Amid the Roses
There is tropical warmth and languorous life Where the roses lie In a tempting drift Of pink and red and golden light Untouched as yet by the pruning knife. And the still, warm life of the roses fair That whisper "Come," With promises Of sweet caresses, close and pure Has a thorny whiff in the perfumed air. There are thorns and love in the roses’ bed, And Satan too Must linger there; So Satan’s wiles and the conscience stings, Must now abide—the roses are dead.
This poem is in the public domain. Published in Poem-a-Day on June 16, 2018, by the Academy of American Poets.
About this Poem
This poem was originally published in Violets and Other Tales (The Monthly Review, 1895).
Alice Ruth Moore Dunbar-Nelson was born on July 19, 1875, in New Orleans, Louisiana. She graduated from Straight University in New Orleans and worked as an elementary teacher. She was an activist for civil rights and women's suffrage, as well as a poet, journalist, short-story writer, and playwright. Her works include Violets and Other Tales (The Monthly Review, 1895) and The Goodness of St. Rocque and Other Stories (Dodd, Mead and Company, 1899). She married Paul Laurence Dunbar in 1898, though they later separated. She died on September 18, 1935, in Philadelphia.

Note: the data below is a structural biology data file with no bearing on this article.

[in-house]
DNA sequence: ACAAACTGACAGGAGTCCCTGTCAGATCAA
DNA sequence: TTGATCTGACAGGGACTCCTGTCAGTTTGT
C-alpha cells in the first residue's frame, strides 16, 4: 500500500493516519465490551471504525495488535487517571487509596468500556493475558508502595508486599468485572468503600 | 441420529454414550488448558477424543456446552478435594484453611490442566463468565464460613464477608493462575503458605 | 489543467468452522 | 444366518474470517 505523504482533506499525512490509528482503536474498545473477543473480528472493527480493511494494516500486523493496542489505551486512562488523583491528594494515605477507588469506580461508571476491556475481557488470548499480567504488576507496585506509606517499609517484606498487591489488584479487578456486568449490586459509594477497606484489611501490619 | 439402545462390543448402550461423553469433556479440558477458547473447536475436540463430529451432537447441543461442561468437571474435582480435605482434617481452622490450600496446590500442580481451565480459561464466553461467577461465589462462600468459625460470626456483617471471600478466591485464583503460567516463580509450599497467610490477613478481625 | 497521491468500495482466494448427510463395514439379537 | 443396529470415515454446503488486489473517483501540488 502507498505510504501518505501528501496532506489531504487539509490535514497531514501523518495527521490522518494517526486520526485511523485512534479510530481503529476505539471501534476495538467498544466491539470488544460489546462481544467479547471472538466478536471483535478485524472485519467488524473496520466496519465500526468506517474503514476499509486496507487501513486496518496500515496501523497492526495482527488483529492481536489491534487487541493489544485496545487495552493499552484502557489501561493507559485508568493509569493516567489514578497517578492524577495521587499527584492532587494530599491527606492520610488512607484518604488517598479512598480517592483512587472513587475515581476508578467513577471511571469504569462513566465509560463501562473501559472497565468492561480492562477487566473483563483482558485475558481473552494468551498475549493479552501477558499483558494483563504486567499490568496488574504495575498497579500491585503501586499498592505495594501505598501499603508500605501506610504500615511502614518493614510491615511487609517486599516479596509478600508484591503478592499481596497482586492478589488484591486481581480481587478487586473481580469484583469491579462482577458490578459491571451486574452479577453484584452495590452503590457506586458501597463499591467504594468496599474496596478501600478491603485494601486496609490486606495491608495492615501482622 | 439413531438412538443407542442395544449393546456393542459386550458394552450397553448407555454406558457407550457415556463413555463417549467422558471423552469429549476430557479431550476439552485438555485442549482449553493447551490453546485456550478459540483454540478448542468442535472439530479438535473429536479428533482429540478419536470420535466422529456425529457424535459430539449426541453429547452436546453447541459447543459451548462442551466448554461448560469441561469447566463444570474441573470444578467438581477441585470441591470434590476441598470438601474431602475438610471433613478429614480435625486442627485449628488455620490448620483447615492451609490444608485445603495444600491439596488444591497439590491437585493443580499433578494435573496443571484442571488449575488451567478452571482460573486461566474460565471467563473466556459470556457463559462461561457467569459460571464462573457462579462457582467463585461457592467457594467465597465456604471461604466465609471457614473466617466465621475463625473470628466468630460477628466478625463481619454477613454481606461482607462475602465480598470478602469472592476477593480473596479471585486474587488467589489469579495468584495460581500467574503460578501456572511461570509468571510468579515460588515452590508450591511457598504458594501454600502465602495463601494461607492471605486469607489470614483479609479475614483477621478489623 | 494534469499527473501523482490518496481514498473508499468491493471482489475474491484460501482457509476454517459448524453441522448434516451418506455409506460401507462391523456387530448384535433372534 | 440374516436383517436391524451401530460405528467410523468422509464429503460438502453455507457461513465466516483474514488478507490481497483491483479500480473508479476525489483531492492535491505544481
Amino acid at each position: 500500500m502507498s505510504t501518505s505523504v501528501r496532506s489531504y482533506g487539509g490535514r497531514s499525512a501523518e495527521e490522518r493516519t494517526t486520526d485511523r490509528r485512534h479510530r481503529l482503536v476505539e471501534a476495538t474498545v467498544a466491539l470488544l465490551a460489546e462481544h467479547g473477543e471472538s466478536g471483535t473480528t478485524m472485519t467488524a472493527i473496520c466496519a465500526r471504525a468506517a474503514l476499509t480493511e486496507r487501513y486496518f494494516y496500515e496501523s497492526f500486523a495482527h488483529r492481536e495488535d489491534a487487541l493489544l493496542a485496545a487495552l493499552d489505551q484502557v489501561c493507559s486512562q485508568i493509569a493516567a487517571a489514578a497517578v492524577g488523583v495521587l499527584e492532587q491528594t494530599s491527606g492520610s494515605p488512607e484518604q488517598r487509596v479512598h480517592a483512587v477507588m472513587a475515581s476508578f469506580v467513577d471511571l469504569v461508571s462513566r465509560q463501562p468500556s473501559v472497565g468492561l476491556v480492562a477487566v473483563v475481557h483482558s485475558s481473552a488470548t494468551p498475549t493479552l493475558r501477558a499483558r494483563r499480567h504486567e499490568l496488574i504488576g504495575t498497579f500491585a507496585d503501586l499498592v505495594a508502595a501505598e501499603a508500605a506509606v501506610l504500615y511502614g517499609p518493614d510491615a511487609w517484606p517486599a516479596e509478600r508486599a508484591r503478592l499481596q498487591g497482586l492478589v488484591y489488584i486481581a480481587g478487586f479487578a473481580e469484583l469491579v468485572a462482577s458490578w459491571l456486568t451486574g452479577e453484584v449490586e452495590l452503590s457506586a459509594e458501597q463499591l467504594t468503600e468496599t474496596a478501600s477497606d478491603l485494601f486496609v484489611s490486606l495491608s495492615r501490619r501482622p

Date Published: 1895-01-01
Source URL: https://poets.org/poem/amid-roses